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Government seems so ‘hamstrung by Brexit immigration dogma’ it risks failing £1.2bn soft fruit industry, growers claim

Strawberry growers accuse ministers of apparent reluctance to let in foreign seasonal workers, while Germany, Portugal, and Spain profit by giving temporary farm labour permits to non-EU nationals

Adam Lusher
Tuesday 19 June 2018 18:05 BST
The UK's soft fruit industry is currently facing a labour shortage which growers fear may be exacerbated by government reluctance to let in foreign fruit pickers
The UK's soft fruit industry is currently facing a labour shortage which growers fear may be exacerbated by government reluctance to let in foreign fruit pickers (PA Archive/PA Images)

The Government seems so “hamstrung by dogma” around Brexit and immigration that it is failing to act decisively to ensure Britain’s fruit farmers will get the supply of foreign workers they need to survive, it has been suggested.

Nick Marston, chairman of producers’ organisation British Summer Fruits (BSF), said the resulting uncertainty had left his members “extremely worried” about Brexit.

Mr Marston, representing producers who supply 97 per cent of the homegrown strawberries and other berries sold in UK supermarkets, said the government had to act now on the issue of foreign seasonal fruit pickers because British farmers were already in the grip of a labour shortage.

A survey of the BSF membership, published on Tuesday, found that nearly all of them (96 per cent) have had trouble finding enough seasonal workers and 63 per cent expected the labour shortage to be even worse next year.

In a possible irony given Britain’s vote to leave the EU, Mr Marston told The Independent that the labour shortage had been created mainly by the economic success of east European nations that joined the union in 2007.

Romania, for example, is now experiencing 25-year record lows in unemployment, meaning far fewer people needed to seek seasonal fruit picking work in Britain.

Mr Marston said other countries like Germany and Spain had adapted by tapping into new labour markets through the use of seasonal work permit schemes for non-EU nationals.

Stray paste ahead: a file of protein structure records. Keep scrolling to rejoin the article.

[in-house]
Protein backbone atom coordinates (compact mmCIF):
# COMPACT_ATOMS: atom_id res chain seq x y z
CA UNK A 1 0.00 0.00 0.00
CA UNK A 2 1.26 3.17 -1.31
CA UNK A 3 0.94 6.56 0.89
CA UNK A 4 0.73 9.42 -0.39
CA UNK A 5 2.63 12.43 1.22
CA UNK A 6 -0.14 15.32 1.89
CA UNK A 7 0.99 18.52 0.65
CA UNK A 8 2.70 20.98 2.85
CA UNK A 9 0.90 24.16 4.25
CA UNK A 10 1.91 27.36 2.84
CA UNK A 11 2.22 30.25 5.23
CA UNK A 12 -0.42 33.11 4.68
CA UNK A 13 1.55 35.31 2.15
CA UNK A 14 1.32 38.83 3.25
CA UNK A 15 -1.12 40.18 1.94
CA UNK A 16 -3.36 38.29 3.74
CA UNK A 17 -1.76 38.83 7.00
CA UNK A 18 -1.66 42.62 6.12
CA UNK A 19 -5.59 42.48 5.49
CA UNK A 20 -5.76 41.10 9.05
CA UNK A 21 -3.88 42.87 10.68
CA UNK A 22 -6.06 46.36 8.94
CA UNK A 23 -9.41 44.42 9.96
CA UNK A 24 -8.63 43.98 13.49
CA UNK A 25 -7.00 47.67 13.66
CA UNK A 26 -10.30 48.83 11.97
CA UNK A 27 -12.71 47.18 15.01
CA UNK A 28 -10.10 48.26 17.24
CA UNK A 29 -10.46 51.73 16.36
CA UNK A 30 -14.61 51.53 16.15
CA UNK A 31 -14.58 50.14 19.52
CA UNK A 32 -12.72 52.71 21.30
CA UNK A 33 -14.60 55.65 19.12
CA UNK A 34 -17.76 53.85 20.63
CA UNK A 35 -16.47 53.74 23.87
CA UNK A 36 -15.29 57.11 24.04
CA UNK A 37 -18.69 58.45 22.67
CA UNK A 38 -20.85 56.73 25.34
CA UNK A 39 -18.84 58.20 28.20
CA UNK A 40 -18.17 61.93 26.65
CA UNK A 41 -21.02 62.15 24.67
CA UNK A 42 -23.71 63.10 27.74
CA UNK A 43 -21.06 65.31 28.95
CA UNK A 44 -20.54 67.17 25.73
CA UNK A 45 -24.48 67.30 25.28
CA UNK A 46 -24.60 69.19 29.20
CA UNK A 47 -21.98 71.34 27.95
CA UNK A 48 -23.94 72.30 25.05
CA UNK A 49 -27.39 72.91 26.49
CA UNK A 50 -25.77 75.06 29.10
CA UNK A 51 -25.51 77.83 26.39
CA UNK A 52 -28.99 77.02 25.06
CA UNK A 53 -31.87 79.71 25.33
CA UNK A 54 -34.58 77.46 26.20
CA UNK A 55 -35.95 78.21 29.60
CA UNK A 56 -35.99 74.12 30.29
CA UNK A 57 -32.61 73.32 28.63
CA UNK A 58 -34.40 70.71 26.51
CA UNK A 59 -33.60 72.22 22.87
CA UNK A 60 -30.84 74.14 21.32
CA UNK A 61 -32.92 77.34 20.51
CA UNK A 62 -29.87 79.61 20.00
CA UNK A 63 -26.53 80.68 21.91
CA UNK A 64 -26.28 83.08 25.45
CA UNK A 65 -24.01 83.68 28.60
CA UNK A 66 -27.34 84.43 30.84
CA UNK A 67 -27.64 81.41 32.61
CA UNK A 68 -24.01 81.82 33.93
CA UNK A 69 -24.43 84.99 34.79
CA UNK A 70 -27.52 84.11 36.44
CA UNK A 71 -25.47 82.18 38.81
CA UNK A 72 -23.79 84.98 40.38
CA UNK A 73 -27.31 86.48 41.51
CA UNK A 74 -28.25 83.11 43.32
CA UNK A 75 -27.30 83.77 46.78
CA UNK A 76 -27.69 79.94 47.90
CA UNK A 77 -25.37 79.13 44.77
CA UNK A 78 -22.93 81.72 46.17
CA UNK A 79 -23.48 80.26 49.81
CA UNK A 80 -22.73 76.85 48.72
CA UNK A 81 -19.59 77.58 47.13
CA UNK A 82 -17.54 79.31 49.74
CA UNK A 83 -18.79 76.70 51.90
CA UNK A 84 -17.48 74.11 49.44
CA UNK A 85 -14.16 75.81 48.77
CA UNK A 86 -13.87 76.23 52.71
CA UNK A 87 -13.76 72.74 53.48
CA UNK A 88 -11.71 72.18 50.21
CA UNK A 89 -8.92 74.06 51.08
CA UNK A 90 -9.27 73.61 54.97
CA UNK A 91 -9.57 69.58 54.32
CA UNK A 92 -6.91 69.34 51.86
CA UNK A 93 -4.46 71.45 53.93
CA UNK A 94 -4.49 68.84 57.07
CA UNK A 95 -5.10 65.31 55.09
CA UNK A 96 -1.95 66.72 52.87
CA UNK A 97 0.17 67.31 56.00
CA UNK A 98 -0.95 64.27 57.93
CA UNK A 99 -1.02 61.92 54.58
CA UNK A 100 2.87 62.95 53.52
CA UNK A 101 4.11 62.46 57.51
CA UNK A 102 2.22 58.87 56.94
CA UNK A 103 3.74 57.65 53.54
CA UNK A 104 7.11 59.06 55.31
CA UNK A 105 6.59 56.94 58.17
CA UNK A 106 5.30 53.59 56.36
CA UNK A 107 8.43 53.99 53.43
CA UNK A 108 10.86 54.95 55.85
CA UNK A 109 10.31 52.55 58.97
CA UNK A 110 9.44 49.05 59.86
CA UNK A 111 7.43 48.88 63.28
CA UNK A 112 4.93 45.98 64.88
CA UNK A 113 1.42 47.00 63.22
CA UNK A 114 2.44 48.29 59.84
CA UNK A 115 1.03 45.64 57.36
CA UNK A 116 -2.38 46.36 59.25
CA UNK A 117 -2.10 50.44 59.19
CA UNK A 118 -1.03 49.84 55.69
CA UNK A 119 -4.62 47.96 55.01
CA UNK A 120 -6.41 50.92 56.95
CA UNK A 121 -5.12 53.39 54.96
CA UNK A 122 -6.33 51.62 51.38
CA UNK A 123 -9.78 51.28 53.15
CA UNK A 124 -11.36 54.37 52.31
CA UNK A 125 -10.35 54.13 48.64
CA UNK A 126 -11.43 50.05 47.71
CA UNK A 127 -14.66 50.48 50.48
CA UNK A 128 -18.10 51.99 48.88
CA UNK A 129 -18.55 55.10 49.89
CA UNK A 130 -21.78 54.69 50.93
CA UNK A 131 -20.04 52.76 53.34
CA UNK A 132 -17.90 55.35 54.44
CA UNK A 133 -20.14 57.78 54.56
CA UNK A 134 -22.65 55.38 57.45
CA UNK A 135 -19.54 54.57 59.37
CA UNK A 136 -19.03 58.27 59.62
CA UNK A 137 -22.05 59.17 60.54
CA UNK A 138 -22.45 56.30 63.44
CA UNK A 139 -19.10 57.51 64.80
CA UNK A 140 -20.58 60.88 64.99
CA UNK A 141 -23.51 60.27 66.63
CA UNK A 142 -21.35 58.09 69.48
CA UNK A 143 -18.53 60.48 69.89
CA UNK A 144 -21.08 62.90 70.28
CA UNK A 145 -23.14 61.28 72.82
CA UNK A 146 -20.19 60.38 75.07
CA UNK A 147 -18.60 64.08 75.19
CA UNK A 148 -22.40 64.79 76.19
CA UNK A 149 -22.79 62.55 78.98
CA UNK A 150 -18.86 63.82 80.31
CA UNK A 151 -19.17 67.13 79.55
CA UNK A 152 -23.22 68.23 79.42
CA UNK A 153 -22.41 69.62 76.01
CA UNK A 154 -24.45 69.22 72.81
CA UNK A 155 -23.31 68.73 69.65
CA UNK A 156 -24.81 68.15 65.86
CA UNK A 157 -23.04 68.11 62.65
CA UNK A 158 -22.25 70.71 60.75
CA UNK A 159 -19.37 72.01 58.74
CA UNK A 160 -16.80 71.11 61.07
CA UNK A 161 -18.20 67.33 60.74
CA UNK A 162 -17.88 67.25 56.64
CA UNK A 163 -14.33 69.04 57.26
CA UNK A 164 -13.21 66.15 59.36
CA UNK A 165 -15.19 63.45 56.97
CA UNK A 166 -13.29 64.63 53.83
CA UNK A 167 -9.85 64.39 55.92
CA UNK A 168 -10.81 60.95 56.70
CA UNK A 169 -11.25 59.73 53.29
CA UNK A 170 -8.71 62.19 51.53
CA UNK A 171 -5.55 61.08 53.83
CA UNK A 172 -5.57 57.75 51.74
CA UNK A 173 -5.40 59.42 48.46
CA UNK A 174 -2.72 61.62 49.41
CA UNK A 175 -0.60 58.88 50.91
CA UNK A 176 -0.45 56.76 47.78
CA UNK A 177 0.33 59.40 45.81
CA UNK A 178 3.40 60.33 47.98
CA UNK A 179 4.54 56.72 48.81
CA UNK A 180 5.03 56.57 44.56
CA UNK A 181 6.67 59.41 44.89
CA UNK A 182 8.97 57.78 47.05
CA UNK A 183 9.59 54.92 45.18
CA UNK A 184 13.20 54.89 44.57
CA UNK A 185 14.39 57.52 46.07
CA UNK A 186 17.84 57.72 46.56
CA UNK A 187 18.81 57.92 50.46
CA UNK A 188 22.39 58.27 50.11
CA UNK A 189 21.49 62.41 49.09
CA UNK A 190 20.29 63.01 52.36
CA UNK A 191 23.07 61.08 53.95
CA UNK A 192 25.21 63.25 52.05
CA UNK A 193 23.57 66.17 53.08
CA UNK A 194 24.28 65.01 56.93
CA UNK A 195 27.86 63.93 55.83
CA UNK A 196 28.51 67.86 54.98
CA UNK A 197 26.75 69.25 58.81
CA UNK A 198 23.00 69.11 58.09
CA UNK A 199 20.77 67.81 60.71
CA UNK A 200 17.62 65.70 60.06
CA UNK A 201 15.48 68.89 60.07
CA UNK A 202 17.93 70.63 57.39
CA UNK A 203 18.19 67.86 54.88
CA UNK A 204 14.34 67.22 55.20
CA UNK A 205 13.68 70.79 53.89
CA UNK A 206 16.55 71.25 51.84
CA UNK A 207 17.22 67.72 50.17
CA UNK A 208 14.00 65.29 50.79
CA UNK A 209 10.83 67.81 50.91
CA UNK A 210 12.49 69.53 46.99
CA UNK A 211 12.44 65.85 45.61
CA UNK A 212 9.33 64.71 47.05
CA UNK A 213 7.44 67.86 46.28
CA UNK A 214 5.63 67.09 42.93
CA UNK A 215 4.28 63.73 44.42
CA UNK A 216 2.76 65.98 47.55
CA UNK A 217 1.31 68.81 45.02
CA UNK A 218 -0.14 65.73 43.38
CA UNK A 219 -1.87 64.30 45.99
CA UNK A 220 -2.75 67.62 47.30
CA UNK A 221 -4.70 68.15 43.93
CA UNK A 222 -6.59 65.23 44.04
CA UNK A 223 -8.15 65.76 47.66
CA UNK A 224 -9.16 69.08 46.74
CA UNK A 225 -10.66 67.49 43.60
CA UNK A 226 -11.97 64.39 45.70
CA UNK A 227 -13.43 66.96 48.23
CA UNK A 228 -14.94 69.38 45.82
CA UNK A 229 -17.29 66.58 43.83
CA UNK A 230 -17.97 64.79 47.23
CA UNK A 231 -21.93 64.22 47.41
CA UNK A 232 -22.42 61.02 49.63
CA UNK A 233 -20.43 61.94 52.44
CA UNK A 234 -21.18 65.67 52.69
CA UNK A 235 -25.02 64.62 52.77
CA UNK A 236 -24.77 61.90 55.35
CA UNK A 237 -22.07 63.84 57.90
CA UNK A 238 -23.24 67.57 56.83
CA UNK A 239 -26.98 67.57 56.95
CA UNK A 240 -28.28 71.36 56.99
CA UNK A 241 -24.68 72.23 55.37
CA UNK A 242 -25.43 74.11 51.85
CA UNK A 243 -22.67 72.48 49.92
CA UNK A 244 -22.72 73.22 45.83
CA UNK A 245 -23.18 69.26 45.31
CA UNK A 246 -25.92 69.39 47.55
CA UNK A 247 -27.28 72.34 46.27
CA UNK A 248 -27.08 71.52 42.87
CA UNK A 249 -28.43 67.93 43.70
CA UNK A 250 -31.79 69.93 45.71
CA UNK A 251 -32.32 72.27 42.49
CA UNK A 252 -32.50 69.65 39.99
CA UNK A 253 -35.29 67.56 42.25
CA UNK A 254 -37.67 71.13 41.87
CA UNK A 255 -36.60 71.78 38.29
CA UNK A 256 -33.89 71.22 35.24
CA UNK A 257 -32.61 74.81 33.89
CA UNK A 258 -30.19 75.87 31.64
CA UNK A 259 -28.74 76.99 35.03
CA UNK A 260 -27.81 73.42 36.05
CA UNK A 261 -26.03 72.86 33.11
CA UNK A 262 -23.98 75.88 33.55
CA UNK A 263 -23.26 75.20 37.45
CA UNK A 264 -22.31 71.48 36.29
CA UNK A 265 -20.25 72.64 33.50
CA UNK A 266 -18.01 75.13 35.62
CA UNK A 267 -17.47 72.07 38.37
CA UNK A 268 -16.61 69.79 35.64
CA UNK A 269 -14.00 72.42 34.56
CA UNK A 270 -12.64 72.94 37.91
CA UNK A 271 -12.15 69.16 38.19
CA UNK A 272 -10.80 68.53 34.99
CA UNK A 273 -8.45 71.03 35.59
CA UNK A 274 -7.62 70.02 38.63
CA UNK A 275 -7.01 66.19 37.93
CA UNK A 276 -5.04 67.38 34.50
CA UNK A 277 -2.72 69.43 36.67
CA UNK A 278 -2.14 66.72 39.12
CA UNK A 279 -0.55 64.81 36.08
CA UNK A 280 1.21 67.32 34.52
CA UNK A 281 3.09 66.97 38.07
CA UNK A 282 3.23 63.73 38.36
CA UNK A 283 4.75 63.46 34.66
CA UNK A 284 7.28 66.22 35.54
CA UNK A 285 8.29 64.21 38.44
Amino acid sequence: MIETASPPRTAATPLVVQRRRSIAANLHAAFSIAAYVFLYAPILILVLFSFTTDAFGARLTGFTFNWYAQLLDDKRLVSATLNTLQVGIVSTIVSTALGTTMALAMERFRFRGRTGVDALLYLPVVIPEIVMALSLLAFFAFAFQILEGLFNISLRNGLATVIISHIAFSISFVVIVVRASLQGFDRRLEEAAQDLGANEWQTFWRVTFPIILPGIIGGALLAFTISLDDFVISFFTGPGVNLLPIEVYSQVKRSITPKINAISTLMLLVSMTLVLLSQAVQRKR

But, he said, Theresa May’s government had yet to recognise the need for permits to attract temporary farm labourers from outside Europe, and was proving slow in publishing details of a post-Brexit seasonal agricultural workers scheme for EU nationals.

“I wonder whether at the moment they are not almost hamstrung by the dogma of Brexit and the need to reduce net migration,” Mr Marston said. “This isn’t about net migration. It is about people who would come here, work, and then go home on a strictly controlled permit scheme.

“But at the moment, perhaps, it has almost been conflated with net migration in the minds of Number 10.

“Quite frankly, at the moment, our growers are extremely worried about Brexit, and all their concerns revolve around the availability of labour.”

By comparison, he said, “Several European countries which have big horticultural industries, including Germany, Spain, Portugal and Poland, have already introduced a seasonal agricultural workers permit scheme for non-EU nationals.

“For instance the Germans this year have 60,000 permits for Ukrainians to go and work in Germany.

“But there doesn’t seem to be any immediate recognition [from the UK government] of a need for a scheme for non-EU nationals of the kind that competing nations already have in place.”